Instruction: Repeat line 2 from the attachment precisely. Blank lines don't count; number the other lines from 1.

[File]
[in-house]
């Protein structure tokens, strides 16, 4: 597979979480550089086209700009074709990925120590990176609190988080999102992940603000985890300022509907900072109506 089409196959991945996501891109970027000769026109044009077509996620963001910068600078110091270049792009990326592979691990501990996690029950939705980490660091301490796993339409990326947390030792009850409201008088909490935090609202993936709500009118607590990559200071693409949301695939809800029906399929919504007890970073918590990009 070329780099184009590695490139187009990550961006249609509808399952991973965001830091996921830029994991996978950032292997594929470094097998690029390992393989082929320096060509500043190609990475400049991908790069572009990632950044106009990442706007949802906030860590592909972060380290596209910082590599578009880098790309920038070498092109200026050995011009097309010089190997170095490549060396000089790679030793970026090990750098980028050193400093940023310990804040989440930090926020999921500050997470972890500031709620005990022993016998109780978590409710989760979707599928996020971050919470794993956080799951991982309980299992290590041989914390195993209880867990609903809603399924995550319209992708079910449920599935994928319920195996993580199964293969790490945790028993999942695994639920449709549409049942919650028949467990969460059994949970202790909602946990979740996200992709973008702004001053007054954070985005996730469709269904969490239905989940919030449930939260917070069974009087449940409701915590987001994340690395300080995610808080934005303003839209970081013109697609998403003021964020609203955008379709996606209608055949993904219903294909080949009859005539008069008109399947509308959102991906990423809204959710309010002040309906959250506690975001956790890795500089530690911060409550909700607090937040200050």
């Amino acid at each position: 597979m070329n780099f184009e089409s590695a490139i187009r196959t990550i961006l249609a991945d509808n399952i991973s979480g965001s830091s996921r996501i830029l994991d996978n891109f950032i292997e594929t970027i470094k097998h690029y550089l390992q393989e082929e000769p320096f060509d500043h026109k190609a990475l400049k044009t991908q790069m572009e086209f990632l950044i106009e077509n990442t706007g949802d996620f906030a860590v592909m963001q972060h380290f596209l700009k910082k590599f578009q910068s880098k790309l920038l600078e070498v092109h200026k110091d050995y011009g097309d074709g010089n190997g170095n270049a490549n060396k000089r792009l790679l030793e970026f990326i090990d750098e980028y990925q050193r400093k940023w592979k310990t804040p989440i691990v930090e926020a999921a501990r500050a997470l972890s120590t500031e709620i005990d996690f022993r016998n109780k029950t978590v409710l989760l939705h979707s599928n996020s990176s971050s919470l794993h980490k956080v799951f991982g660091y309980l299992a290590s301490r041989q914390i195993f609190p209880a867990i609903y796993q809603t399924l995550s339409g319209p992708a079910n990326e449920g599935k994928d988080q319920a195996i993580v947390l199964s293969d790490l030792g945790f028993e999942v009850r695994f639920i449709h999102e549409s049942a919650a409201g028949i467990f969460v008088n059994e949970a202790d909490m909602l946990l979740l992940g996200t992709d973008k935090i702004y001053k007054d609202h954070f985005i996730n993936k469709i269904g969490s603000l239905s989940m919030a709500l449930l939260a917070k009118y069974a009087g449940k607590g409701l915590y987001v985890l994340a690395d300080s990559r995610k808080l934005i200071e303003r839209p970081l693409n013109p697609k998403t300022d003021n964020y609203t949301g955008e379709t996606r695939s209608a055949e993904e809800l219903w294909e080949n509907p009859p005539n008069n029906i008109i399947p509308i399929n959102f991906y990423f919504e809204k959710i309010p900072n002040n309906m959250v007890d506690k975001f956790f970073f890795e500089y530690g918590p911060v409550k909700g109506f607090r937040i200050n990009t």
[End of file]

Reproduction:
């Protein structure tokens, strides 16, 4: 597979979480550089086209700009074709990925120590990176609190988080999102992940603000985890300022509907900072109506 089409196959991945996501891109970027000769026109044009077509996620963001910068600078110091270049792009990326592979691990501990996690029950939705980490660091301490796993339409990326947390030792009850409201008088909490935090609202993936709500009118607590990559200071693409949301695939809800029906399929919504007890970073918590990009 070329780099184009590695490139187009990550961006249609509808399952991973965001830091996921830029994991996978950032292997594929470094097998690029390992393989082929320096060509500043190609990475400049991908790069572009990632950044106009990442706007949802906030860590592909972060380290596209910082590599578009880098790309920038070498092109200026050995011009097309010089190997170095490549060396000089790679030793970026090990750098980028050193400093940023310990804040989440930090926020999921500050997470972890500031709620005990022993016998109780978590409710989760979707599928996020971050919470794993956080799951991982309980299992290590041989914390195993209880867990609903809603399924995550319209992708079910449920599935994928319920195996993580199964293969790490945790028993999942695994639920449709549409049942919650028949467990969460059994949970202790909602946990979740996200992709973008702004001053007054954070985005996730469709269904969490239905989940919030449930939260917070069974009087449940409701915590987001994340690395300080995610808080934005303003839209970081013109697609998403003021964020609203955008379709996606209608055949993904219903294909080949009859005539008069008109399947509308959102991906990423809204959710309010002040309906959250506690975001956790890795500089530690911060409550909700607090937040200050």